Although National Union paid about $33 million in discounted fees, counsel represented at oral argument that the difference between the fees paid and the fees allegedly due is in excess of $20 million.[13]

The Parties’ Competing Interests

Unsatisfied with National Union’s reduced payment and seeking to recover the full amount paid in defense costs, Seagate sought summary judgment on its counterclaim for breach of contract. Unwilling to accede to the insured’s demand for full reimbursement of its expensive legal fees, National Union countered that its withdrawal of the defense was appropriate and that it should not be responsible for Seagate’s decision to use high-priced legal talent.

The insured’s perspective: Seagate moves for summary judgment. Based on the Ninth Circuit’s holding that National Union’s duty to defend remained intact beyond 2007, Seagate argued that the insurer breached the policy’s continuous defense obligation by failing to pay Seagate’s defense costs from 2007 to 2012. Seagate further claimed that the insurer’s discounted payment constituted another breach of the policy in 2012. Once National Union stopped defending, Seagate maintained, section 2860 no longer gave National Union a basis for discounting fees. As a breaching insurer, National Union is not entitled to rely on the protections and limitations of section 2860.[14]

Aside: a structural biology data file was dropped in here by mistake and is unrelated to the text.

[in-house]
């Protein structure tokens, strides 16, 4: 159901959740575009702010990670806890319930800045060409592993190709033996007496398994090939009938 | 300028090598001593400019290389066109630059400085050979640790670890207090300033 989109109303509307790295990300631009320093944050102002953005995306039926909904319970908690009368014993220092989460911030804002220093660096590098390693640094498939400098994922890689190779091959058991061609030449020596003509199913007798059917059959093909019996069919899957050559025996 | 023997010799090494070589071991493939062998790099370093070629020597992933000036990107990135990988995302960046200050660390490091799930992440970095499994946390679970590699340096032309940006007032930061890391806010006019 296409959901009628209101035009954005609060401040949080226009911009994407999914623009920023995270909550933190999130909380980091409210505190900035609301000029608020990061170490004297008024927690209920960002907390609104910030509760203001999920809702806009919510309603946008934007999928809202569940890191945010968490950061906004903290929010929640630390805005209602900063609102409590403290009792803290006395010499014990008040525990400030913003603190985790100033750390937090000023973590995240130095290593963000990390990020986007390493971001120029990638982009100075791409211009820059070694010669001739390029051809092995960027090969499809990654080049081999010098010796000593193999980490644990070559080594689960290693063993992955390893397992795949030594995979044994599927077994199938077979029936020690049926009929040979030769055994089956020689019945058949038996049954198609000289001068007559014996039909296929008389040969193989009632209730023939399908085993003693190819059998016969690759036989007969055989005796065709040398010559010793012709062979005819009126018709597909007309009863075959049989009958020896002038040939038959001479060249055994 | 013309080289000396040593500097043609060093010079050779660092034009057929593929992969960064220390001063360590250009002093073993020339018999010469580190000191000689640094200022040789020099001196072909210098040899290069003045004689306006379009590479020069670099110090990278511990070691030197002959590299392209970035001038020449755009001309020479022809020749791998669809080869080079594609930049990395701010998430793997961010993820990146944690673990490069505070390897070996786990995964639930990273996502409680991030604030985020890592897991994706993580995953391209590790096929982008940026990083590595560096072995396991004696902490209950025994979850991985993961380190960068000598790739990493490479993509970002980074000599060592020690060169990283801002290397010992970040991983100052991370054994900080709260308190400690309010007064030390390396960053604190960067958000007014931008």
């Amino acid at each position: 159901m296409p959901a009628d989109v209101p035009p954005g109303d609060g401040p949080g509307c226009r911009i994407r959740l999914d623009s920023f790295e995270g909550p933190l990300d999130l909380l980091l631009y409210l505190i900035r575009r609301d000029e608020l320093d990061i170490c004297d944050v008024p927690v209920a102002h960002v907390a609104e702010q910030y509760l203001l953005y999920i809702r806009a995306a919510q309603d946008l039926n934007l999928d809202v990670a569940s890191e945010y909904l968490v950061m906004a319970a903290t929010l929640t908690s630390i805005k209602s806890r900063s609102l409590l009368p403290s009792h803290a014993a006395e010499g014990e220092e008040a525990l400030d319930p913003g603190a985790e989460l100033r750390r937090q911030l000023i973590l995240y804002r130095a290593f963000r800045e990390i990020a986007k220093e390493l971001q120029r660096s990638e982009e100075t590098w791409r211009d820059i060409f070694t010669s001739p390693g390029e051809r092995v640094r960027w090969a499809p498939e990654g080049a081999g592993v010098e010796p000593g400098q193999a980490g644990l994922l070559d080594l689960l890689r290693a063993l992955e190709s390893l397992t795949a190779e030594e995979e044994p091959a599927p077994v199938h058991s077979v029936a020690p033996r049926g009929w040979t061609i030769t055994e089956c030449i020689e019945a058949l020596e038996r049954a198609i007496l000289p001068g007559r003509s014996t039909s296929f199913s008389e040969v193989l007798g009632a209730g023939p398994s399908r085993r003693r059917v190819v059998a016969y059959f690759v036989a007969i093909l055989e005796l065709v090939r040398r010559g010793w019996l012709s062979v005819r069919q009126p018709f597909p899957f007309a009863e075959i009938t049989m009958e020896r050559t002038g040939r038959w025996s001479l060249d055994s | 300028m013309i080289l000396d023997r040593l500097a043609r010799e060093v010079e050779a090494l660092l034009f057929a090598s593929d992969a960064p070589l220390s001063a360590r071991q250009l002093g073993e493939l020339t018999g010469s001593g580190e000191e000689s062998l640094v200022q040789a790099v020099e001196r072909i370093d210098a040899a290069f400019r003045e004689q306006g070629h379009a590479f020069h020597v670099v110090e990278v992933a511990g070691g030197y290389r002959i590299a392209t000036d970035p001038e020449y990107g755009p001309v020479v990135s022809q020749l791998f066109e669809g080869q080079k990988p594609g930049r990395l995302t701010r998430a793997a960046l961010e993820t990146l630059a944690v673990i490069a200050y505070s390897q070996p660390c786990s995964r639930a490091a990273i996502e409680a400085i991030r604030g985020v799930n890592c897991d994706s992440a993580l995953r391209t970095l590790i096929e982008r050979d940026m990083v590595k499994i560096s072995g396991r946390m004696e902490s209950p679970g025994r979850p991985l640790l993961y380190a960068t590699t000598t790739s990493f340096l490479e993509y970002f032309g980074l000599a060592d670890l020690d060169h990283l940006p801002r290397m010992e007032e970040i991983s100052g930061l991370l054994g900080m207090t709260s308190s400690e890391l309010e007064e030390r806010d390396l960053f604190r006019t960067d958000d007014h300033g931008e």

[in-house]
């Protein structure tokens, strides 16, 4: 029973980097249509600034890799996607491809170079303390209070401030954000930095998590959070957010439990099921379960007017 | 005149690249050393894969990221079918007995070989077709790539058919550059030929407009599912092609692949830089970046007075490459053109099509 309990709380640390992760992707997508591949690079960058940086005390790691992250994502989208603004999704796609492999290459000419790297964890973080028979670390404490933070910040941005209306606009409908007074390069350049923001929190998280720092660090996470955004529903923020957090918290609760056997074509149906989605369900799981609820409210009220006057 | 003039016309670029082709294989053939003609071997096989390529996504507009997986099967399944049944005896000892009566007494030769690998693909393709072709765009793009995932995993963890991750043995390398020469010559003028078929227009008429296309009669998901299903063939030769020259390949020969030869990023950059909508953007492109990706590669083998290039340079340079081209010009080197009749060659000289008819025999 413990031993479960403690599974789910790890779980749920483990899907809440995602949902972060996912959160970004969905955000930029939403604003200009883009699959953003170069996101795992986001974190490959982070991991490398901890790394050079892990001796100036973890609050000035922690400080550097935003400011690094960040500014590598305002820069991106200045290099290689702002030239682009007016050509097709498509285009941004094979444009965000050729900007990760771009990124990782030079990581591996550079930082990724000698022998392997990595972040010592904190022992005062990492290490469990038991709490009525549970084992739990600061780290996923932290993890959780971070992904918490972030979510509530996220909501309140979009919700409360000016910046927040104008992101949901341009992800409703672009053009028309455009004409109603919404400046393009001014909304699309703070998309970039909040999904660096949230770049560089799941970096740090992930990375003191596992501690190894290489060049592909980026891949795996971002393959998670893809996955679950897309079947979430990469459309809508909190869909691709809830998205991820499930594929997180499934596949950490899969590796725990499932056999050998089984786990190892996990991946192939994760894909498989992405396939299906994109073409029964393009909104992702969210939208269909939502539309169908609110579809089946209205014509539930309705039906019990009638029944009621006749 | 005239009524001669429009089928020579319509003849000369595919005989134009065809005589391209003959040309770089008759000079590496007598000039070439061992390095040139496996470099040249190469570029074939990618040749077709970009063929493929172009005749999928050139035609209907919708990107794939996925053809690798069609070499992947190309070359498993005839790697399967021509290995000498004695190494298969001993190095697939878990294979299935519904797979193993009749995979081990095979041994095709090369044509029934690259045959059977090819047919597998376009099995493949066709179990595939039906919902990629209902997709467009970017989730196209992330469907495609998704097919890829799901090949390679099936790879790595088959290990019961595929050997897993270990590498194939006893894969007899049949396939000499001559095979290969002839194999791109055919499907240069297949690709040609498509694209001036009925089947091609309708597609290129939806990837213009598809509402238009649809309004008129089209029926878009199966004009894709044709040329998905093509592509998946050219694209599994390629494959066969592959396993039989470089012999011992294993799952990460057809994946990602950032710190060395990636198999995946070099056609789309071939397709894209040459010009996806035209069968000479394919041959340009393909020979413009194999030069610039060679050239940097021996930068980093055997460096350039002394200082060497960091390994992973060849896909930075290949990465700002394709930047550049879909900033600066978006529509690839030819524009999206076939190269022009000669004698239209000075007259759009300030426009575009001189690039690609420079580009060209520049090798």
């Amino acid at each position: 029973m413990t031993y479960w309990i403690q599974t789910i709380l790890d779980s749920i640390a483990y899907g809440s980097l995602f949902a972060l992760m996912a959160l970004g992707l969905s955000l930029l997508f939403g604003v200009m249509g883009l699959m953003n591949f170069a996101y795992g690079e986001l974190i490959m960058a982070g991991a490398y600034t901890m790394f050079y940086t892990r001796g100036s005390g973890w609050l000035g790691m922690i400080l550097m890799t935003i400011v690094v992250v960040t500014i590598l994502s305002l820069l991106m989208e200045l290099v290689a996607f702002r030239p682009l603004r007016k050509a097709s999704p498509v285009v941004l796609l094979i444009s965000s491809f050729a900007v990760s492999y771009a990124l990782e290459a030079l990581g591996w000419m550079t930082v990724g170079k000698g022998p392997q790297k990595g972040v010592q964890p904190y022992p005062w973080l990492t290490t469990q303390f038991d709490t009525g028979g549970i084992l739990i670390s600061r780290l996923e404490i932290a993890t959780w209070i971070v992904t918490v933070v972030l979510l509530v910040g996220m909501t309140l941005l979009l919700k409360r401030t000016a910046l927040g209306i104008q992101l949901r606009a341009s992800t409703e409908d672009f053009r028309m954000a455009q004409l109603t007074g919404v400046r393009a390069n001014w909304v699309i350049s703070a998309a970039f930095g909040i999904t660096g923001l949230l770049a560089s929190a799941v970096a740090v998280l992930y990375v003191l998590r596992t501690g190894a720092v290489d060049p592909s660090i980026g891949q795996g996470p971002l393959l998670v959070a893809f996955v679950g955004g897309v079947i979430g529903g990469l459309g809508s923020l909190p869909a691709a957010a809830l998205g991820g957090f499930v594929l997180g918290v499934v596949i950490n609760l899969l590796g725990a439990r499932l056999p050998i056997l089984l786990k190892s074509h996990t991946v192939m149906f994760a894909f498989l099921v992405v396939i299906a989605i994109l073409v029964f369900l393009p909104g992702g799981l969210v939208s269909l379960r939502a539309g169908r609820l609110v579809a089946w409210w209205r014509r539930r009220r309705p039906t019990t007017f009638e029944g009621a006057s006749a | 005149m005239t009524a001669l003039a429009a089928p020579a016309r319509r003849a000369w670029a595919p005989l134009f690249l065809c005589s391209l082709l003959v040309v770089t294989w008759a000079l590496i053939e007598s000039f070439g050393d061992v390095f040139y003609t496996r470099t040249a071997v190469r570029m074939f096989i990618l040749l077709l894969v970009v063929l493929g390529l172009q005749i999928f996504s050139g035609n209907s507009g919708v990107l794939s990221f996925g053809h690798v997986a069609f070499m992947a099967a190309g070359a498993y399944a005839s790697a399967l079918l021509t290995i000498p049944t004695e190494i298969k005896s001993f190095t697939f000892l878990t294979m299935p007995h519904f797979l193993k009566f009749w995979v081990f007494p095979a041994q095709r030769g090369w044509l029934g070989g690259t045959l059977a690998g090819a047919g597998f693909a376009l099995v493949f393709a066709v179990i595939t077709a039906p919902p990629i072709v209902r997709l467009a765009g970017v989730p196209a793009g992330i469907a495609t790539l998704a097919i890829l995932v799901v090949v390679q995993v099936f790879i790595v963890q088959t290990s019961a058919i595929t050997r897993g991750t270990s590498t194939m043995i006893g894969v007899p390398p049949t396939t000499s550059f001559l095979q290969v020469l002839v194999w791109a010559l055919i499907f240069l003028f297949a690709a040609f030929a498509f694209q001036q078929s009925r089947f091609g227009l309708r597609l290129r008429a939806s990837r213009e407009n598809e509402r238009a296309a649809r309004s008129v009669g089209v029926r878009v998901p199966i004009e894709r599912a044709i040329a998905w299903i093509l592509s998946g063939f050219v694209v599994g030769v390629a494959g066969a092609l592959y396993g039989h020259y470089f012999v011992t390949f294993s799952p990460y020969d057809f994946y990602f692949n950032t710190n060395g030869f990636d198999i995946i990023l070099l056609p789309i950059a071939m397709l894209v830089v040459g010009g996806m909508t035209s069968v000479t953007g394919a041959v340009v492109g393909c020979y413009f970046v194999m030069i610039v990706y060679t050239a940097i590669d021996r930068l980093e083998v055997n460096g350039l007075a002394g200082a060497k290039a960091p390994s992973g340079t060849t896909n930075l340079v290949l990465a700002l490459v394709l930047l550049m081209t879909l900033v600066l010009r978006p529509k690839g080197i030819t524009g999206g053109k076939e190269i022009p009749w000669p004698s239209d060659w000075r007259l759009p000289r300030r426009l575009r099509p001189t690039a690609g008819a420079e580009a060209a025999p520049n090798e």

If the policy requires a defense, not defending is a breach. Seagate disputed National Union’s contention that the erroneous lower court ruling converted the insurer’s would-be breach into a non-breach until the ruling was overturned by the Ninth Circuit. Challenging National Union’s authority that its reliance on the lower court’s judgment was appropriate, Seagate cited several cases for the proposition that an insurer would continue to have a defense obligation “until the declaratory judgment itself was final on appeal.”[15]

Indeed, cases considering such an eventuality hold that the insurer is advised to continue to provide a defense until the “judicial determination” becomes final on appeal.[16]